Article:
FCOT’s Singapore properties are either on the fringe of the CBD, such as China Square Central, or in the vein of a business park, such as Alexandra Technopark, with the remaining portfolio in Australia and business parks in the UK.

Suntec REIT is a mixed portfolio with significant office space. Its retail portion contributed 28% to FY2018’s net property income and income, and convention contributed a further 6%. Its total office portfolio contributed 66% to total NPI and income while its Singapore office NPI contributed 56% to total NPI and income, with Australia accounting for the remaining contribution.

FCOT’s presence in Singapore shrinks

Last July, FCOT divested 55 Market Street for $216.8 million and a net gain of $75.7 million, leaving it with just two properties in Singapore: Alexandra Technopark and China Square Central. Thus, Singapore comprised just 54% of its assets by value as at Dec 31.

For 1QFY2019 (the REIT has a September year-end), FCOT’s distribution per unit (DPU) — stayed flat y-o-y. As at last December, the occupancy rate at Alexandra Technopark (ATP), including pre-committed leases, was 68.6%.

This included a lease for 93,302 sq ft by Hewlett-Packard Singapore, which comprised 9% of the net lettable area. HP did not renew the lease and has moved to a build-to-suit property owned by Mapletree Industrial Trust. FCOT announced that its manager was carrying out “proactive leasing and asset management strategies to normalise occupancy at ATP as soon as possible”. On the flip side, the retail podium of China Square Central reopens in 2HCY2019, following a one-year asset enhancement initiative (AEI) .

FCOT’s net asset value (NAV) fell three cents y-o-y to $1.56 on Dec 31. The decline, caused by a decrease in unitholders’ funds, was due mainly to the effects of a weaker Australian dollar, and the issuance of units from the distribution reinvestment plan, FCOT said.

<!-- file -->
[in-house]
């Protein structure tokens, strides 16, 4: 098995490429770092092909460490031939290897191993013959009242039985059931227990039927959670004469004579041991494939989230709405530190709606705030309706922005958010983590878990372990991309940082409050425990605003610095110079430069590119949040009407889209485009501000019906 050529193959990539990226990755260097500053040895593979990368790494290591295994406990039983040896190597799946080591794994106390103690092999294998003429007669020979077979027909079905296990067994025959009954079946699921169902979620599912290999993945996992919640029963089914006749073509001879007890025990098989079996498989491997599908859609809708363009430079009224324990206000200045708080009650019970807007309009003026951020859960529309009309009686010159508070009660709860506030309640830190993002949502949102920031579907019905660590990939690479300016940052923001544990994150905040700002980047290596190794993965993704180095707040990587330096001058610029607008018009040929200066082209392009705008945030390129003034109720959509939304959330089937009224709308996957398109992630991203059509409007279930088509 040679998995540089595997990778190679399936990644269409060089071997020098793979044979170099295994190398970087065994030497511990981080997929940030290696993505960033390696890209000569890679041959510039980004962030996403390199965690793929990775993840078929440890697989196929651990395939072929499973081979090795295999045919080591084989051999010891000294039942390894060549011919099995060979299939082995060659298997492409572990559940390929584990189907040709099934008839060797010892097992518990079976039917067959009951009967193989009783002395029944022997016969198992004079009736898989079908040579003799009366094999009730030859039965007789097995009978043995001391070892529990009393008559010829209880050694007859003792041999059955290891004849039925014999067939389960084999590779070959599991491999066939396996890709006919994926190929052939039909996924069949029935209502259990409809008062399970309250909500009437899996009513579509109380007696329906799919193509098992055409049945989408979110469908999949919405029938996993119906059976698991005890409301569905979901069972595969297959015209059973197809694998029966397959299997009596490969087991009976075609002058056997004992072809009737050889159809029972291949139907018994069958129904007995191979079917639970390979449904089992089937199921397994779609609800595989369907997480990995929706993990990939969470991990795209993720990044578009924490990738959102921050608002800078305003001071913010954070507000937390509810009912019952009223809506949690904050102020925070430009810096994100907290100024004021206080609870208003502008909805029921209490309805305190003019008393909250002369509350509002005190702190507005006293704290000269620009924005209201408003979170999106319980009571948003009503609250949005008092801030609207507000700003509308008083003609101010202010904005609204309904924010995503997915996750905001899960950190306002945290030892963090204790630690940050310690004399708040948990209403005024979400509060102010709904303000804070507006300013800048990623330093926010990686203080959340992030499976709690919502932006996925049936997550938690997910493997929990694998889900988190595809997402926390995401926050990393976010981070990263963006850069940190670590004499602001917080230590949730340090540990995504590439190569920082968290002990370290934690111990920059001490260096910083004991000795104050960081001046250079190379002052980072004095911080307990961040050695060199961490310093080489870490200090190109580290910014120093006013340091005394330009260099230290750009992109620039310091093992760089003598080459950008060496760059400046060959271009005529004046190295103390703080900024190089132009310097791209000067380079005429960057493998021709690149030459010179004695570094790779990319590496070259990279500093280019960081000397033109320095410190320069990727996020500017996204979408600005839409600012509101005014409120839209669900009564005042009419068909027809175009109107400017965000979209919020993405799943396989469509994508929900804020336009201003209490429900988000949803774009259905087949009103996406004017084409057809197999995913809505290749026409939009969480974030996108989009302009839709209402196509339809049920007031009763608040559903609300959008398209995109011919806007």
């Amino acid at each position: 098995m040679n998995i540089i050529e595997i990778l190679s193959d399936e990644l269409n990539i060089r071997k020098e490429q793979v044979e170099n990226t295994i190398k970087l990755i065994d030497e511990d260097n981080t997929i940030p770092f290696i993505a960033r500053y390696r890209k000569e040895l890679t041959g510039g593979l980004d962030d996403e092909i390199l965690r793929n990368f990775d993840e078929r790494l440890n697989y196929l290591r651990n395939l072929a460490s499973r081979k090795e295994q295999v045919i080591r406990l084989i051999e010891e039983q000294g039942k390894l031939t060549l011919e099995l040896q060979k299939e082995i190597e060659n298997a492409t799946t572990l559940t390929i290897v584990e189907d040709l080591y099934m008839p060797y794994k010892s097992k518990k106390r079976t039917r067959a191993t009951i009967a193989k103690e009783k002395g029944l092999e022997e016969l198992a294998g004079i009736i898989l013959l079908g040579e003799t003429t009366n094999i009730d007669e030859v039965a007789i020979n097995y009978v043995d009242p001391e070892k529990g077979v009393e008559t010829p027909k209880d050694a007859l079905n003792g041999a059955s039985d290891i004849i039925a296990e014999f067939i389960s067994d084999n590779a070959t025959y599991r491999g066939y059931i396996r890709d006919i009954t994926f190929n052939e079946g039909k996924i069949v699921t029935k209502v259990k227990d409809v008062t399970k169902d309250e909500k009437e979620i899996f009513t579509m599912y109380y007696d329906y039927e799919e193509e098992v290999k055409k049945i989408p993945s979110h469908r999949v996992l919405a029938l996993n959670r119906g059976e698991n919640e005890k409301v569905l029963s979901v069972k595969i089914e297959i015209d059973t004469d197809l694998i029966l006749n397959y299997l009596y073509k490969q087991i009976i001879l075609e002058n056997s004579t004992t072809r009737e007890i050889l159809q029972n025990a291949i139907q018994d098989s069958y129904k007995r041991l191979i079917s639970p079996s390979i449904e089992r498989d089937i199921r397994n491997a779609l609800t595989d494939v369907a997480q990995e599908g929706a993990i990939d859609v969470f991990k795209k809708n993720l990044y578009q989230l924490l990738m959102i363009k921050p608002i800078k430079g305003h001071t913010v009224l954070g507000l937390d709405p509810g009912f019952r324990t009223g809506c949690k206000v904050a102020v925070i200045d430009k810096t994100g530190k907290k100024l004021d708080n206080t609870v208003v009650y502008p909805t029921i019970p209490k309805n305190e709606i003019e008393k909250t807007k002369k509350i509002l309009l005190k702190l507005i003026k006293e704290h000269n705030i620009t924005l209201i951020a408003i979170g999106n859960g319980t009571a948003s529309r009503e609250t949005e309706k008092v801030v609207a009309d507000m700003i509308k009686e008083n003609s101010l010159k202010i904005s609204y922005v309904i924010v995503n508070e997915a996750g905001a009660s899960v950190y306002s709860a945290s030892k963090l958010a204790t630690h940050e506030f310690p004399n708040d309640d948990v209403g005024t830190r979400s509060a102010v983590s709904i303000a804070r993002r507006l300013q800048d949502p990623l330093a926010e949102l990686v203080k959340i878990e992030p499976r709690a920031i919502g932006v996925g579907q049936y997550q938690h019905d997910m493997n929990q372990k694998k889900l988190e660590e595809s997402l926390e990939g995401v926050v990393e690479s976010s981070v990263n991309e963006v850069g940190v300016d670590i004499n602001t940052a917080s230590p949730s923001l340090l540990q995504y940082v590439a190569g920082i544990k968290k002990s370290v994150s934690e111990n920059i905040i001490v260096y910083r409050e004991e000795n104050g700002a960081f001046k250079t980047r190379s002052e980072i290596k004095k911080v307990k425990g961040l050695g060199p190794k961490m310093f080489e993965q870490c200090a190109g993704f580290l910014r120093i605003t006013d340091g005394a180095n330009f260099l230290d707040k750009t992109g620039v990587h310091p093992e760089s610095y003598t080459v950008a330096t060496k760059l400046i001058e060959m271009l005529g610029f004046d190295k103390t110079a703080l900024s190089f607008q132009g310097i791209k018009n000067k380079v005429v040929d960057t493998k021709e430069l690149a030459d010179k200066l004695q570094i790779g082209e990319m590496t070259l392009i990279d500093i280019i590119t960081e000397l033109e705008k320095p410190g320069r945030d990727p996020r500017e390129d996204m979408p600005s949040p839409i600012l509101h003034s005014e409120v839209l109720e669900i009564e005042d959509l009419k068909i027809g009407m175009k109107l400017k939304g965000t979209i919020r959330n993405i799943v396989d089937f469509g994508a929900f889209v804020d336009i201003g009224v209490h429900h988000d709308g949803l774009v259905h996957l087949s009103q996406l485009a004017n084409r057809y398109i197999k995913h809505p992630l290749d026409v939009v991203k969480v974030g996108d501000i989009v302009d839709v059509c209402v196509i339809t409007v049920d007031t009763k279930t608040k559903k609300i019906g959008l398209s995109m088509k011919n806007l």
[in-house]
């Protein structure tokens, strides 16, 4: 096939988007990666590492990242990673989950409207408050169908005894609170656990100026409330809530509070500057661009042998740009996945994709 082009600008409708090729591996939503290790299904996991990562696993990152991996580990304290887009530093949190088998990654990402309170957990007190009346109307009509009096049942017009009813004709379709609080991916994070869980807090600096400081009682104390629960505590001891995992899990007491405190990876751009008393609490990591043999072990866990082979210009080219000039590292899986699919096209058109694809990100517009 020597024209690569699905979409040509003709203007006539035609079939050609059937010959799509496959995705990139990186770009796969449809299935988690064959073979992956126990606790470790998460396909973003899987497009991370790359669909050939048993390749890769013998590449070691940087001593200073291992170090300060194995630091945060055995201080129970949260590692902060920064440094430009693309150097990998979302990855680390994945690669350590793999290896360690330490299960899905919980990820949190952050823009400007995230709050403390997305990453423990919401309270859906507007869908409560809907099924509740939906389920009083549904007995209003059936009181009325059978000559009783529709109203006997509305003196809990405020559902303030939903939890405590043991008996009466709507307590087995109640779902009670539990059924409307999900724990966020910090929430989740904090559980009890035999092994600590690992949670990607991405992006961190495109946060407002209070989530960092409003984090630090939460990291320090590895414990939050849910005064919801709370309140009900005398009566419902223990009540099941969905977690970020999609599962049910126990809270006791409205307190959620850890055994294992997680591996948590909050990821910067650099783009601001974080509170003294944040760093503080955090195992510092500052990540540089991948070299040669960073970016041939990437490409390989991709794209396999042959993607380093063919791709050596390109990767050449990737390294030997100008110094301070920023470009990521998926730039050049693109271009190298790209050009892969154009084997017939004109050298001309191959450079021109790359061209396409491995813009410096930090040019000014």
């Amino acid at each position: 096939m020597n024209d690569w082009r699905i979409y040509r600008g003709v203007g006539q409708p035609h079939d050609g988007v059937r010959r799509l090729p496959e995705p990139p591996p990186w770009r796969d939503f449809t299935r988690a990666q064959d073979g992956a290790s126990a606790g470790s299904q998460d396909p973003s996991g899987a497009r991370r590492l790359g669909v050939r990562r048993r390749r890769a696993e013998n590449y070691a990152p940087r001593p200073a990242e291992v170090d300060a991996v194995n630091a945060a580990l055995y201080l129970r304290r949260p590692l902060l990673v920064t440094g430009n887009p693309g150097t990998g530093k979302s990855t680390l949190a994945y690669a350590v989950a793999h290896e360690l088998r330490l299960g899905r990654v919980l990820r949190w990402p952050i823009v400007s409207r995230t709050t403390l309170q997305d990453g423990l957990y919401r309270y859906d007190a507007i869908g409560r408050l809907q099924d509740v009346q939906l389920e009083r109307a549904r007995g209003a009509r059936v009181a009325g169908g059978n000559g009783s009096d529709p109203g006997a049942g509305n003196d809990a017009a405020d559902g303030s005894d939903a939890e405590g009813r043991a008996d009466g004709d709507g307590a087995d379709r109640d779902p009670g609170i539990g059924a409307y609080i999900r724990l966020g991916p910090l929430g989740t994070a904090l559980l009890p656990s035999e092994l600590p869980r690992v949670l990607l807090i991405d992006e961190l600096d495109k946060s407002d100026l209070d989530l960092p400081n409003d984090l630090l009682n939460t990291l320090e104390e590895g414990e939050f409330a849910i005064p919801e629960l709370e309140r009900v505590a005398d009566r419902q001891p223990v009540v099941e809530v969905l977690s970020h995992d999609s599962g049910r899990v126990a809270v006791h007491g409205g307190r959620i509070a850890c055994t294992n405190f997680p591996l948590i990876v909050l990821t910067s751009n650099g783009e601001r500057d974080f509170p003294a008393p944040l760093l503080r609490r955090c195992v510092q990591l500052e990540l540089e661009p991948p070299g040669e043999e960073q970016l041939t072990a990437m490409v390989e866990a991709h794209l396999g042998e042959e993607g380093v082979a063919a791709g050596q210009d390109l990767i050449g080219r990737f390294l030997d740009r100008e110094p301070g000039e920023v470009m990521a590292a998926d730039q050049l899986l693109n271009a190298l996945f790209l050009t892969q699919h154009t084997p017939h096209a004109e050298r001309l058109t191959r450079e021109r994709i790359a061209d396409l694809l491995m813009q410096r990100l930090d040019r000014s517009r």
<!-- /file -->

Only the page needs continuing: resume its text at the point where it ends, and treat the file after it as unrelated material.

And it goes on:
Biggest risk: equity-funded acquisitions

The biggest risk among the office REITs would be a value-destroying acquisition. Last month, OUE confirmed that US Bank Tower in Los Angeles was up for sale. The US media reported that the asking price was about US$700 million ($951.4 million). If OUE cannot find a buyer, the building could be offered to OUEC-REIT.

In November, OUEC-REIT completed the acquisition of the office portion of OUE Downtown for $908 million, but the total price paid by unitholders was $955.9 million because of expenses, including fees to OUE.

The purchase was part-funded by a dilutive 83-for-100 rights issue at 45.6 cents a unit, which raised $587.5 million. Although there were valid acceptances for only 95.5% of the rights issue, excess applications ensured they were all subscribed.

The theoretical ex-rights price was 57 cents. As with dilutive rights issues, OUEC-REIT reacted negatively, and unit prices fell to a low of 45.5 cents, which was the rights price. Unit prices have since rebounded. Because of the dilutive impact of the rights issue, which was completed last October, OUEC-REIT announced a 34.4% decline in DPU to 0.75 cent for 4QFY2018, and a 24.5% decline in DPU to 3.48 cents for FY2018. Even before the acquisition, OUEC-REIT had been experiencing a challenging time growing DPU. For FY2017, OUEC-REIT announced a DPU of 4.67 cents, down 9.8% y-o-y.